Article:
4. Blur Sotong: Where will they be standing in the upcoming general election?

As the 2nd-largest party in Singapore, they are fielding a total of 28 candidates over 10 constituencies (5 GRCs and 5 SMCs). All of these constituencies are concentrated in the Eastern or North-Eastern part of Singapore.

Aljunied GRC

  1. Low Thia Khiang, 59, full-time Member of Parliament. Has held Hougang since 1991 and is still beloved by residents there. Made a hard decision to contest Aljunied instead of Hougang, as he felt it was time for WP to get a GRC.
  2. Sylvia Lim Swee Lian, 50, lawyer and MP. Responsible for making the most jabs at the PAP.
  3. Chen Show Mao, 54, full-time MP and former corporate lawyer, touted as WP’s ‘star’ able to go up against the PAP in Parliament. Disappointed some when his presence was not as great as people were hoping. Still remains highly popular.
  4. Pritam Singh, 39, advocate and solicitor (Locum) with a law firm. Member of Parliament.
  5. Muhamad Faisal Abdul Manap, 40, MP and freelance counsellor.

East Coast GRC

  1. Gerald Giam Yean Song, 37, IT Solutions Architect and was a Non-constituency MP. Contested in East Coast GRC in 2011, which received 45.2%. As an NCMP, he delivered more than 50 speeches in Parliament and asked over 150 parliamentary questions. Now imagine if he was a real MP.
  2. Daniel Goh Pei Siong, 42, associate professor (sociology) with the National University of Singapore (NUS). Has a Facebook page. Known for dressing like an uncle around the neighbourhood and hence unnoticed.
  3. Mohamed Fairoz Bin Shariff, 36, recently resigned from his position as Associate Librarian, Content & Services with the National Library Board to participate in the General Elections.
  4. Leon Perera, 44, CEO of an international business research and consulting agency.

Marine Parade GRC

  1. Yee Jenn Jong, 50, founder and CEO of The Learning Grid Pte Ltd and 360 Education Pte Ltd
  2. Dylan Ng Foo Eng, 40, is a banker.
  3. Terence Tan Li-Chern, 44, a lawyer with Peter Low, LLC.
  4. He Ting Ru, 32, lawyer. Known for her ‘geeky’ smile and relative youth, leading to comparisons with Nicole Seah formerly of the NSP. She lives with her grandmother (who encouraged her to help others) and eight rescued cats (!). She can rescue me too.
  5. Firuz Khan, 48, Chocolatier/Chocolate manufacturer. The Willy Wonka of WP.

Nee Soon GRC

  1. Cheryl Loh Xiu Wen, 31, Sales Consultant of a Global Services Company.
  2. Luke Koh Tiong Yee, 41, managing partner of a private investment business. Volunteered at a welfare organisation for many years.
  3. Ron Tan Jun Yen, 30, real estate agent and director of an investment company.
  4. Foo Seck Guan, 38, was formerly working at the Singapore Corporation of Rehabilitative Enterprises (SCORE) and now works at the Singapore Cancer Society.
  5. Gurmit Singh s/o Sadhu Singh, 55, is a legal counsel. Known for leaving WP and then joining them again.

Jalan Besar GRC

  1. Frieda Chan Sio Phing, 39, is a social worker. Contested in Moulmein-Kallang GRC in 2011.
  2. Redzwan Hafidz Abdul Razak, 30, engineer. Inspired to join politics while he was a student in Australia and watching parliamentary debates there.
  3. Adrian Sim Tian Hock, 43, managing director with a Japanese dispensing equipment manufacturer.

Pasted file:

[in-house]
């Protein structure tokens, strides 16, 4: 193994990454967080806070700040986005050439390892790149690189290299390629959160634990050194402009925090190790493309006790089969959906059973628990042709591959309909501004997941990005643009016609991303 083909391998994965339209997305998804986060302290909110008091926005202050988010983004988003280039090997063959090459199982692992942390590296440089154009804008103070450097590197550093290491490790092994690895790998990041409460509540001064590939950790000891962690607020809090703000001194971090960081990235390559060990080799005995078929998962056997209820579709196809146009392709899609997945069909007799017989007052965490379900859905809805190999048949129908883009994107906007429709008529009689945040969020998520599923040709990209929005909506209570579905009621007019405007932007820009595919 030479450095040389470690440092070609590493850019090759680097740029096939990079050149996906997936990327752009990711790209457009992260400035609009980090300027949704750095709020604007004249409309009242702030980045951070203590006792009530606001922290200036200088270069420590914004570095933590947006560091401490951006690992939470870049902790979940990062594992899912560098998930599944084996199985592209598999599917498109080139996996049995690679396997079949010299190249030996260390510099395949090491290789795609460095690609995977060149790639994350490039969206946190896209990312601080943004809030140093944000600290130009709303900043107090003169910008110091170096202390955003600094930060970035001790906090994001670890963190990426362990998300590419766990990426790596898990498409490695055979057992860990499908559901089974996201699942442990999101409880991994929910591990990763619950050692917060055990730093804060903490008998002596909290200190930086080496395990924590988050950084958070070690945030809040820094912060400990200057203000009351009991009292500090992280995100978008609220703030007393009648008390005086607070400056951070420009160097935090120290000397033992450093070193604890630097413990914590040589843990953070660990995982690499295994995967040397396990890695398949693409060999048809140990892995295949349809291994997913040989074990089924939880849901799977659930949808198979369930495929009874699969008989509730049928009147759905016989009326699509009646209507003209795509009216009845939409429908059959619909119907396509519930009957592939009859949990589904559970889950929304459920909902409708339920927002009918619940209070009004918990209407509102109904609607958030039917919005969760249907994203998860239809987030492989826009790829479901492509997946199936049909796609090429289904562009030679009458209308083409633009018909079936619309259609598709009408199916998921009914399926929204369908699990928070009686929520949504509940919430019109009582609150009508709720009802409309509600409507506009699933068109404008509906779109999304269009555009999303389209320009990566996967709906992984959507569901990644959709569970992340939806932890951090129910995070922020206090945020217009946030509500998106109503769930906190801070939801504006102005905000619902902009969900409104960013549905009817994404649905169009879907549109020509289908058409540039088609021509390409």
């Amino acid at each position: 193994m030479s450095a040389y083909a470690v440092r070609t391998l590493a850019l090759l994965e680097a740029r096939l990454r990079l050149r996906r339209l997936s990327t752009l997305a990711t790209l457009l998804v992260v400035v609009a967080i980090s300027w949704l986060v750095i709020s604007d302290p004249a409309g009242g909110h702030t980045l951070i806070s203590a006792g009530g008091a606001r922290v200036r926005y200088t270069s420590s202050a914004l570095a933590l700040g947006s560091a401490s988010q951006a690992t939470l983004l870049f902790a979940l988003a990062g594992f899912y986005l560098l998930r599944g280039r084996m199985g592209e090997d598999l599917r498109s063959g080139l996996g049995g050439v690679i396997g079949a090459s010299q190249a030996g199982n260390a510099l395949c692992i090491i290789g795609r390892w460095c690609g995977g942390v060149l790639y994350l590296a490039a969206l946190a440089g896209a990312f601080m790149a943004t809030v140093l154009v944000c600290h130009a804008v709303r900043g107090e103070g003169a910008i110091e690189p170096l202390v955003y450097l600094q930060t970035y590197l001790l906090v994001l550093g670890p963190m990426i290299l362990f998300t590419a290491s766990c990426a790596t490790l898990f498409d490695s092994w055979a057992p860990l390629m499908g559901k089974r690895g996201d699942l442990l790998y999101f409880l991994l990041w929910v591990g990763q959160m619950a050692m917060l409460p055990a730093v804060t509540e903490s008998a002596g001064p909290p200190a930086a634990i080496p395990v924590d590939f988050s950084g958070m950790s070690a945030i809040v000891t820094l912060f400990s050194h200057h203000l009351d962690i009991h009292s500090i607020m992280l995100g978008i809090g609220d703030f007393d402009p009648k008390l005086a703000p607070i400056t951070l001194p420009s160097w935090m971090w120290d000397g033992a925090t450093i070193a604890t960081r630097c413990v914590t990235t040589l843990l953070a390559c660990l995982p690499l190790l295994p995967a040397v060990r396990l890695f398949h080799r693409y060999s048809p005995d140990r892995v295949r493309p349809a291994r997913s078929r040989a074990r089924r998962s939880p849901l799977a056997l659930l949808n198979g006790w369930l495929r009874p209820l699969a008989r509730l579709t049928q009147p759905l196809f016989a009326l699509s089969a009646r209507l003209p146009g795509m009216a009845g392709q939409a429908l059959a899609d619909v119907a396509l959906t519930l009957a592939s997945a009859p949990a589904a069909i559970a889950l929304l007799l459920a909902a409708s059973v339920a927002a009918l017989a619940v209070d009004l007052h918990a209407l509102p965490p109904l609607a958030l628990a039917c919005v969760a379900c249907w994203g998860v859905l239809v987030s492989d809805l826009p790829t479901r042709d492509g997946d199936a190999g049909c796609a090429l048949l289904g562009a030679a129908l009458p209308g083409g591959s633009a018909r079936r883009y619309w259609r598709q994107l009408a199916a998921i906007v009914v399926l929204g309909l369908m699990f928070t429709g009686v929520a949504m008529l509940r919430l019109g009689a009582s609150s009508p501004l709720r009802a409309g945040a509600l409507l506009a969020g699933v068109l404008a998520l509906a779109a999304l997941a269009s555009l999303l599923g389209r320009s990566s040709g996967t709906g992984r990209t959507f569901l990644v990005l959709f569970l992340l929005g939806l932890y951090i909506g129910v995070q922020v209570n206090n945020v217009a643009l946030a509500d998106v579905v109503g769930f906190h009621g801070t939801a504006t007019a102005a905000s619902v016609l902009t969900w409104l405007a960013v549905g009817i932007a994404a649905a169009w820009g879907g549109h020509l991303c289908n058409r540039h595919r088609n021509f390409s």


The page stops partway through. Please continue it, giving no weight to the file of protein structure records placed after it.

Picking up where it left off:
4. L. Somasundaram, 52, engineering lecturer with Temasek Polytechnic. Also contested in Moulmein-Kallang GRC in 2011.

Single Member Constituencies (SMCs)

Hougang: Png Eng Huat, 53, Member of Parliament and Vice-Chairman of Aljunied-Hougang-Punggol East Town Council (AHPETC).

Punggol East: Lee Li Lian, 37, full-time MP. The youngest full MP in Singapore, having served since 2013 when she won a by-election in Punggol East SMC.

Sengkang West: Koh Choong Yong, 42, a software engineer.

Fengshan: Dennis Tan Lip Fong, 45, shipping lawyer.

MacPherson: Chen Jiaxi Bernard, 29, Project Executive of a Charitable Foundation. Despite his young age, he has been with WP since 2006.

With ample rallies to familiarise yourself with all the members, there is no excuse for not knowing at least five of them.

5. Blur Sotong: I thought opposition parties were all about that ‘opposition unity’, but both NSP and WP are contesting MacPherson…

tl; dr of the saga:

WP wanted Marine Parade, Jalan Besar and MacPherson. So did NSP.

WP wanted Marine Parade because Joo Chiat SMC had been absorbed into Marine Parade, while NSP had contested in Marine Parade in 2011.

WP decided to no-show the second opposition party meeting after an agreement could not be reached in the first meeting. But before that, they had told NSP that they would not contest MacPherson if the NSP gave up its interest in Marine Parade GRC.

NSP eventually gave up interest in Marine Parade and MacPherson, but days before nomination, NSP’s Steve Chia announced his interest to run in the SMC. Then-NSP Secretary-General Hazel Poa resigned because of that decision.

Eventually, Steve Chia dropped out due to the appearance of malicious sites berating his past legal troubles. Nonetheless, NSP (the party) changed their minds and sent Cheo Chai Chen to MacPherson.

Hence the current situation of both WP and NSP contesting in MacPherson.

6. Blur Sotong: That kind of sucks. But WP is the stronger party, right?

That may be so if you go by numbers alone, but NSP aren’t slouches either. Everyone has a different opinion on the matter.

WP’s main aim is to get enough representatives into Parliament so that they are better able to debate and influence policies, but they have no intentions of forming the Government at present time.

Nobody has talked about whether the opposition parties will form a coalition Government if enough opposition members are elected, but the possibility remains.

7. Blur Sotong: Where can I follow them online?

Facebook

Twitter

Website

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Featured image via WP
With references from Channel NewsAsia, Straits Times, Straits Times, WP, Wikipedia, Wikipedia